Dhoni's uncharacteristic loss of cool could be catharsis of bottled-up frustrations

Captain Cool loses it…… MS Dhoni in a rare exhibition of anger (left) against the umpire after Michael Hussey was recalled after being given out. Right: Dhoni having an exchange of words against fast bowler Brett Lee. Both incidents were in the CB Series match against Australia on Sunday © Getty Images


By Nishad Pai Vaidya


The events of last week saw everything there is in one-day cricket for Mahendra Singh Dhoni. As a captain he witnessed all the three possible results – win, loss and tie. The batsman in Dhoni became the hero of two successive run-chases. He then cut a sullen figure in an unsuccessful third. The week that started with the world heaping praises on his calmness under pressure ended with the ugly sight of him losing his cool on the umpires – very, very uncharacteristic of the man. The full circle of events was completed with a one-match ban.


This isn’t the first time on this tour that Dhoni has been banned for a slow-over rate. He missed the fourth Test at Adelaide for a similar breach in the third Test at Perth. As a captain, it is Dhoni’s responsibility to ensure that his players get back to their respective marks and the overs are completed within the allotted time period. Interestingly, India had played four fast bowlers at Perth, a strategy that they employed at Brisbane for the One-Day International (ODI) against Australia. Fielding the extra pace just extends the time factor.


In fact, there are times when the Indians look very casual on the field in between overs. The change of ends and the field consumes a lot of time leading to such consequences. It isn’t that they display such tendencies in every game, but the odd game where they show the lack of urgency is enough to cause damage. Under the new rules, two such offences result in a one match ban for the captain.


Dhoni had also borne the brunt of the over-rate rule in ODIs over two years ago. The penalty was harsher then as he had to sit out for two games. The increasing number of breaches points underlines Dhoni’s failure to learn from his mistakes. You can commit a mistake once, repeat it the second time, but to sustain the same for a third recurrence speaks of carelessness. While marshalling his troops on the field, the over-rate may have been the last thing on his mind as he would have tried to stop the run-flow and build pressure.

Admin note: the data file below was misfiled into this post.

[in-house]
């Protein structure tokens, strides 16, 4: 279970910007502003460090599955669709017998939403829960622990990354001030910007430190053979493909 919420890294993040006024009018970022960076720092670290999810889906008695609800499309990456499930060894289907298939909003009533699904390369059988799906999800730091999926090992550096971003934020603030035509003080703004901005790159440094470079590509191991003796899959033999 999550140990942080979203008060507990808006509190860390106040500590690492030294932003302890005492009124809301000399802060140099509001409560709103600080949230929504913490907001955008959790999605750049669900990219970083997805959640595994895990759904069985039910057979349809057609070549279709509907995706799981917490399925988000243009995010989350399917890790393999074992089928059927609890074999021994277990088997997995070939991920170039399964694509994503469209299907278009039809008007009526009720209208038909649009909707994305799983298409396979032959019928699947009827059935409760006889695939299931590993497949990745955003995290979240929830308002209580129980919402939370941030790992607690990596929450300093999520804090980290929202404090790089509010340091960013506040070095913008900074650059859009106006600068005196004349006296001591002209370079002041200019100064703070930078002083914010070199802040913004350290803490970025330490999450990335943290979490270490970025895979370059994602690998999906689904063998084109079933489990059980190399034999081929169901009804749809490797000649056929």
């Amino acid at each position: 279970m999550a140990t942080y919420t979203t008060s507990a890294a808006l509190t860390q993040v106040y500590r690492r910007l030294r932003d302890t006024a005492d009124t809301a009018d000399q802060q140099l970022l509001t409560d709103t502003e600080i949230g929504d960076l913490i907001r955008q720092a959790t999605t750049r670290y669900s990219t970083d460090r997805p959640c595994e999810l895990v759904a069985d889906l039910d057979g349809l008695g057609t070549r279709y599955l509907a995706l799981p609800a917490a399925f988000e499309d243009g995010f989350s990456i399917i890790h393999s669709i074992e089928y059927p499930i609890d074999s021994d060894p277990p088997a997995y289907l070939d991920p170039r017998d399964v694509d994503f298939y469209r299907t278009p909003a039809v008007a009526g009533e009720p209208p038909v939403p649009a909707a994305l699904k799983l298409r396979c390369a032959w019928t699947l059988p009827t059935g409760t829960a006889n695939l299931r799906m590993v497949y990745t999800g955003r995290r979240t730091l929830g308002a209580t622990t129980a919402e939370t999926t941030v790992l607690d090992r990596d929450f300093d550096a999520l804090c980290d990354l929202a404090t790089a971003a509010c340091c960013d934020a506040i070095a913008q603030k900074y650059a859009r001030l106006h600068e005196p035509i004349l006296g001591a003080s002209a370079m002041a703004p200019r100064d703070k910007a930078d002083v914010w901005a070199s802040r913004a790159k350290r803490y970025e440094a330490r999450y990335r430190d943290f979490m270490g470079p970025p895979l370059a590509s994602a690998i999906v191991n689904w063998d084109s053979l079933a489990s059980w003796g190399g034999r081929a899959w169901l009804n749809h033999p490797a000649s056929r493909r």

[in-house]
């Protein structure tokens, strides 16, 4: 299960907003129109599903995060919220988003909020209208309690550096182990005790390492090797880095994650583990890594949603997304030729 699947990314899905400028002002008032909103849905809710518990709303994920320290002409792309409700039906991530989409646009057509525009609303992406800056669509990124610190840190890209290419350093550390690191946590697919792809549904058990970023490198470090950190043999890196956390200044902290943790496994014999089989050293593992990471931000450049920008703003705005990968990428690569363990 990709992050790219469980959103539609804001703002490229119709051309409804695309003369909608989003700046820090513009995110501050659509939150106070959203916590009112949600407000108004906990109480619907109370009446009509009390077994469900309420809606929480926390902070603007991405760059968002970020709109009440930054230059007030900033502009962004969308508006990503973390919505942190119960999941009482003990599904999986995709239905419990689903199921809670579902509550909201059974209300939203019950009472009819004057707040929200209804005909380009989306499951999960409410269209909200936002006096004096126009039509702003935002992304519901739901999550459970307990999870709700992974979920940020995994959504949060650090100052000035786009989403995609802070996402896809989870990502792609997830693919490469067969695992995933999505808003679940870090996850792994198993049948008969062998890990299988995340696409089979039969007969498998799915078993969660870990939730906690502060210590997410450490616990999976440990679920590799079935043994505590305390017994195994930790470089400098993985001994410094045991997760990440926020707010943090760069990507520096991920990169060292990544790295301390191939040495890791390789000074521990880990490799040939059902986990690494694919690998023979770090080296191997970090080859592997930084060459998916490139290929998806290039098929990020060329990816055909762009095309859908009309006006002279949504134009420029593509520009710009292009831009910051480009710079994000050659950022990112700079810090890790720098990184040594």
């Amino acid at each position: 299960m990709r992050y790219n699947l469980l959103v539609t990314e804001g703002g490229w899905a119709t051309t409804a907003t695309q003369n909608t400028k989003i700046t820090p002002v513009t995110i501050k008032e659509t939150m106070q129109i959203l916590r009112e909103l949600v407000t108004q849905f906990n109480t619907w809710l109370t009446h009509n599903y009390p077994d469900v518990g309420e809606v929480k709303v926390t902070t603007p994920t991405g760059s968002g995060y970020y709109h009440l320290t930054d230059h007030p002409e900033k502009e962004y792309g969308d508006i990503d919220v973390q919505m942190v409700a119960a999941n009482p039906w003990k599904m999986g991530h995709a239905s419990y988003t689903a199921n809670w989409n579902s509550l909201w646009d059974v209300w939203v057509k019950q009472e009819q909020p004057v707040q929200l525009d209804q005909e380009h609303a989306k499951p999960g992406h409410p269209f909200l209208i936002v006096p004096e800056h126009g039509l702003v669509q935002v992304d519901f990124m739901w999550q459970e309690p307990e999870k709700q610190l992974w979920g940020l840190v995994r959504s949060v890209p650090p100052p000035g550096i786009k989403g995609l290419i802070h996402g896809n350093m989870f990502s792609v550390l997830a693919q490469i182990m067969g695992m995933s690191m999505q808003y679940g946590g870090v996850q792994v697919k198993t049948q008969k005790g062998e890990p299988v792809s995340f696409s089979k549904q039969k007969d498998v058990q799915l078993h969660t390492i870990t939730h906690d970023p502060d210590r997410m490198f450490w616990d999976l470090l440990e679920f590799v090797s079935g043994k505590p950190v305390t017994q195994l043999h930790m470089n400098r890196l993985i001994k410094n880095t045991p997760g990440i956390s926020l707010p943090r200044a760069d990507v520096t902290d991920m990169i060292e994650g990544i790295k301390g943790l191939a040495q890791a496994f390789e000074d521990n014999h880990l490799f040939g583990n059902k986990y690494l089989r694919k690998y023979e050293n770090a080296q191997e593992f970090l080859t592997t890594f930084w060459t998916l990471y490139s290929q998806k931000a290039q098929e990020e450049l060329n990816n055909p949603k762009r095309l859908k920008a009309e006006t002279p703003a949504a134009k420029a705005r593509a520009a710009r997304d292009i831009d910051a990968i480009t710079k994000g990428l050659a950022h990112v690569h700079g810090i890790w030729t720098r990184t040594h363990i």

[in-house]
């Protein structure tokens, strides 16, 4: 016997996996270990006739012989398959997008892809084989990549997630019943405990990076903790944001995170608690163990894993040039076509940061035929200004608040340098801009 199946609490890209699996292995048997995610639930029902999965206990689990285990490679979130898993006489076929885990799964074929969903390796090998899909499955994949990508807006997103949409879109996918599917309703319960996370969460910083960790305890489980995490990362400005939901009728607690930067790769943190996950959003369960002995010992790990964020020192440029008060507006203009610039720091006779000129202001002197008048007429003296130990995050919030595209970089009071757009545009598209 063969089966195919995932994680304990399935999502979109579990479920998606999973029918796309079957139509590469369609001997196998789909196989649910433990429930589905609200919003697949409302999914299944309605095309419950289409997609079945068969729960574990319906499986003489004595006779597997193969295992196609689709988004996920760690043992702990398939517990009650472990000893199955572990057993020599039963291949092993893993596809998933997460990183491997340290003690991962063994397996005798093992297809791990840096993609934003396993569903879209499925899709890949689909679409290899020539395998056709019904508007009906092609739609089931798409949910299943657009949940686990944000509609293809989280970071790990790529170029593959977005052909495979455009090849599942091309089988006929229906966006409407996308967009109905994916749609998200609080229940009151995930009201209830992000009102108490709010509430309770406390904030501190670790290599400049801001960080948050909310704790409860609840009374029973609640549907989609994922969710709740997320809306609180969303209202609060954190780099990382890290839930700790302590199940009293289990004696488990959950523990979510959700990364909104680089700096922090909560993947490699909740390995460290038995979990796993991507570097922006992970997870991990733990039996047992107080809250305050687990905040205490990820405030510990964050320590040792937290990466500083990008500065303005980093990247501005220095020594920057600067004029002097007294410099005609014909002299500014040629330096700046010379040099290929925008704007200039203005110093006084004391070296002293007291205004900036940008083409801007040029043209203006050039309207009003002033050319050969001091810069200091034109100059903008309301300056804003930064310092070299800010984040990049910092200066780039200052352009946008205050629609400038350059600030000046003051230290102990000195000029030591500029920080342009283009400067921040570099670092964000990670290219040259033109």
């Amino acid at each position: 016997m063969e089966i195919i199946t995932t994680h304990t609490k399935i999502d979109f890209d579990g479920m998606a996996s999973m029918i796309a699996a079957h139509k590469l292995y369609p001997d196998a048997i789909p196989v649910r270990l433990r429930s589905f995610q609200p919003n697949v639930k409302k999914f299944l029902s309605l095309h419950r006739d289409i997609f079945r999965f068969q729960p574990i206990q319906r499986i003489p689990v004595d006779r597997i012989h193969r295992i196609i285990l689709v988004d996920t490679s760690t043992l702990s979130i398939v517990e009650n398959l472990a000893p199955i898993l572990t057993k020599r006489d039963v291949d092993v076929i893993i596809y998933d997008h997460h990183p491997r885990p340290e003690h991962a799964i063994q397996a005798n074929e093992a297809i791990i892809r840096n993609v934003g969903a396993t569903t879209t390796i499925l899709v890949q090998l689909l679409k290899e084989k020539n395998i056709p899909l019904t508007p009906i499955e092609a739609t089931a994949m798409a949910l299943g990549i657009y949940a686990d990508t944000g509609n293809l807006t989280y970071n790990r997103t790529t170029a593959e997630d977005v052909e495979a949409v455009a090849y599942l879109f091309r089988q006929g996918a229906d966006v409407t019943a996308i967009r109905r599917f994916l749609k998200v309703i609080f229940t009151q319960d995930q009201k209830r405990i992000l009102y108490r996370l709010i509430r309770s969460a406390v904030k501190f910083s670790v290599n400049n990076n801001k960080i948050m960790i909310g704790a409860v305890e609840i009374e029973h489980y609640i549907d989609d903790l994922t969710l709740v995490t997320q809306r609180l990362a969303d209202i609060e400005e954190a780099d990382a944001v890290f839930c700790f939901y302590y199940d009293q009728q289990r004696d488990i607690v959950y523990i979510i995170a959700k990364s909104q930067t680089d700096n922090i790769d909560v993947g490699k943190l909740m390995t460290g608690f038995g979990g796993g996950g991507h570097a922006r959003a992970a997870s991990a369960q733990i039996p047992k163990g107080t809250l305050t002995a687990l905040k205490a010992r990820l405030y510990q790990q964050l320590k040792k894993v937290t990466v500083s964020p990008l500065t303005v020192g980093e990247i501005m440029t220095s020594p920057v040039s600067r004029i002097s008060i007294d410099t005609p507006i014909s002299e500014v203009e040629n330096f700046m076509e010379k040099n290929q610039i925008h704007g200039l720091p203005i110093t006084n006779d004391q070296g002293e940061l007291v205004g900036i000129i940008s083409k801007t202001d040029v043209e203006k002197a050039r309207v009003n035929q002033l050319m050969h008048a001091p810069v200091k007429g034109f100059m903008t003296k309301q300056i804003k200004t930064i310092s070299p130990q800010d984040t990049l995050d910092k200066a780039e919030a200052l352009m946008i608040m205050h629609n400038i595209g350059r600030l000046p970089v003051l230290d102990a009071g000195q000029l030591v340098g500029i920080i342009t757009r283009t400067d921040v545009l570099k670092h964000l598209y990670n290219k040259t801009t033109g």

On the other hand, the two previous instances should have highlighted the importance of completing the overs within the allotted time. The factors that are under his control can help him avoid such bans in the future. If they are wasting time between overs, he can ask his team mates to have a move on. Secondly, he can get the bowlers to set the field faster so that there aren’t too many stoppages. Things like injuries, sight-screen issues and the batsmen calling for drinks etc. aren’t in Dhoni’s hand and he can just hope that these things aren’t frequent during the innings.


The drama surrounding Michael Hussey’s stumping appeal brought out a different and a previously unseen side of Dhoni. The third umpire, Bruce Oxenford pressed the wrong button and ruled Hussey out when he intended to do the opposite. The umpires were quick to stop Hussey from leaving the ground to ensure that the right decision had been made. What followed was absolutely unexpected as Dhoni was seen having an animated talk with the umpires – even pointing his finger at one juncture.

Uncharacteristic show of anger by Dhoni

By reacting quite angrily, Dhoni image of a man in control of his emotions, especially against officials, has been dented. His demeanour has been an epitome of sportsmanship, be it his smiling face at post-match interviews irrespective of the result or withdrawing the appeal to run-out Ian Bell. His wrath was an uncharacteristic display and it doesn’t reflect well on someone who is looked up to for good behaviour on the field. The fact that the batsman was called back within seconds suggests that it was a genuine error by the third umpire and he was quick to realise it. There was no reason for Dhoni to unleash his fury as Oxenford’s mistake was inadvertent. Furthermore, it was surprising to see Dhoni exchanging a few words with Brett Lee during India’s batting. It was quite a change from the Dhoni who doesn’t respond to such chatter and goes about doing his job quietly.


The error by Oxenford, however, is the second time during the tri-series that the officials have been involved in a minor oversight. The five-ball over during the India-Sri Lanka tie at Adelaide was a talking point for quite some time. And now the Hussey recall. But it was quite simply a human error. It is only coincidental that they have happened in this short span of time.


Dhoni’s reactions, however, seem to be a catharsis of bottled-up frustrations. “Captain Cool” may just have lost his tag – even if it’s momentarily.


(Nishad Pai Vaidya, a 21-year-old law student, is a club and college-level cricketer. His teachers always complain, “He knows the stats and facts of cricket more than the subjects we teach him.”)